Narco-Saints hardly reinvents the slightly-true drug-kingpin wheel, and that remains one of Netflix’s most well-greased, but it’s nonetheless a very polished and highly-watchable version of the formula.
This review of Netflix’s Narco-Saints season 1 is spoiler-free.
The word narco has been around for a long time, but in recent years, thanks largely to the success of Narcos and Narcos: Mexico, it has become synonymous with two things — wide-ranging slightly-true stories about drug kingpins, and Netflix. The South Korean show Narco-Saints isn’t using the term by accident. It is — all together now — a wide-ranging slightly-true story about a drug kingpin.
But saints? That’s a new one. And deliberately anachronistic. How can a narco be a saint? How does a man of faith justify material pursuits and all the dodgy things one is required to do on that journey? This religious component, facile though it might be, is the primary way in which this largely very familiar show attempts to carve out a specific niche for itself in one of the most popular and enduring subgenres.
Here’s the funny thing — across six episodes, each running just over an hour, Narco-Saints doesn’t really succeed in carving out that niche for itself. And yet I don’t think it matters. It’s such a slick, watchable version of this specific type of show that its failure to do anything new or original scarcely matters. Come for gory, high-stakes drug trafficking and murder against a tropical backdrop, and that’s exactly what you’ll get. Did you want anything more?
Here’s the general premise. Kang Ingu (Ha Jung-woo) is a businessman who watched his father work himself to death and finds himself in danger of doing the same trying to operate a karaoke bar and an auto garage to provide for his wife and their two children. Offered an opportunity by his best friend Eungsoo, the two of them head to the small but flagrantly corrupt South American nation of Suriname in order to make a giant profit on skate. The Surinamese people eat a lot of seafood, but not skate, which they throw back into the water because it’s ugly. Ingu and Eungsoo pay cents for the skate, stuff it into boxes, and ship it back to Korea, where it fetches a fine price. The plan is foolproof… until it isn’t.
Things go wrong in the usual way. Everyone in Suriname sees a profitable business and wants a hand in it, so Ingu and Eungsoo end up falling foul of Pastor Jeon (Hwang Jung-min), a seemingly well-meaning leader of the local Korean Christian church. After a betrayal and a brief prison sentence, Ingu finds himself as a double agent for the National Intelligence Service, working with Choi Changho (Park Hae-soo, late of Squid Game) to take down Suriname’s cocaine kingpin from within his operation.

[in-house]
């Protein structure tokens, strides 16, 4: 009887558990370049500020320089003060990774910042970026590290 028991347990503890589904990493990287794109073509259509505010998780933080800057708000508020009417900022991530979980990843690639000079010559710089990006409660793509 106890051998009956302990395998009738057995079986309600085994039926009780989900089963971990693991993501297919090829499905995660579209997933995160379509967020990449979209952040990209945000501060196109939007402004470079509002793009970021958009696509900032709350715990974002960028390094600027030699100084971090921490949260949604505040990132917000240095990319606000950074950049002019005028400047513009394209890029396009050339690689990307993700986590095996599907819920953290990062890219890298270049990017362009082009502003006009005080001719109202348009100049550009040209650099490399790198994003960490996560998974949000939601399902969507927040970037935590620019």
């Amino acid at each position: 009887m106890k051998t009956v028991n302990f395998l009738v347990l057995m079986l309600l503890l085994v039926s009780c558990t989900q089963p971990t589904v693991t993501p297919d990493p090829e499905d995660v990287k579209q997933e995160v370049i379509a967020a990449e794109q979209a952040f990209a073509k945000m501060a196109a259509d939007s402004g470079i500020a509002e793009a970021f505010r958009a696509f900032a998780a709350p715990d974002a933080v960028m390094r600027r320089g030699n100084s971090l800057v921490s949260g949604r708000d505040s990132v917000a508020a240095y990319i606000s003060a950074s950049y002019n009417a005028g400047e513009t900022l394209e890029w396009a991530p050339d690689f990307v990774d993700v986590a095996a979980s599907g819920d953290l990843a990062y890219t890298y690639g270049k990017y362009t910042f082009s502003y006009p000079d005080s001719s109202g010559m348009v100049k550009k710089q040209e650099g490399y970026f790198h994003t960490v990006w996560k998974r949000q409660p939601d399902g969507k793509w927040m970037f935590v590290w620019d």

The secret weapon of Narco-Saints is Ingu himself. Usually, an everyman in this type of situation is kind of a bumbling idiot — look no further than the protagonist of A Model Family, also a k-drama and also available to stream on Netflix, for a prime example of this archetype. But Ingu isn’t that. He’s smart and capable; a Judo expert mechanic, shrewd businessman, intelligent negotiator, and devoted family man. He isn’t impervious to bad decision-making and certainly not to physical repercussions, but he’s capable, and his capabilities make him compelling. It means that the script — credited to director Jong-bin Yoon and Sung-hui Kwon — doesn’t have to brainlessly walk him into peril just for the sake of tension-building. He knows what he’s doing, and we’re comfortable in his own ambition getting him into bother all on its own.
But about that “saints” thing. This isn’t a show that’s cursorily about religion; faith is actually rather integral to it, in how Pastor Jeon has consistently used religious rhetoric in order to accrue followers and justify his actions, in how Ingu only meets with the pastor by chance because his devout wife pushes him into attending church on a Sunday, in a lot of the rationalizations we see and hear for how people choose to live their lives. It’s also probably no accident that the show draws explicit parallels between religious devotion and outright drug addiction. Are Jeon’s followers true believers, or simply addicts looking for their next fix? Is there really any difference?
What all this amounts to beyond an admittedly fun surface-level novelty is… very little, truthfully. For the most part, Narco-Saints proceeds along very standard and familiar lines. There are close calls, standoffs, shootouts, grisly murders, and attempts to play both sides that invariably backfire. There are lush seaside vistas and expansive drug-money mansions. There are warring factions, eccentric hired goons, and lots of white powder stuffed into see-through packets. You know the drill. And this version of that routine is rather expertly-produced in a lot of ways.
Ultimate you can’t argue with what works, and Narco-Saints undeniably works like gangbusters as a tantalizing and refreshingly digestible binge-watch proposition. We can lament it doesn’t amount to much more than that, though.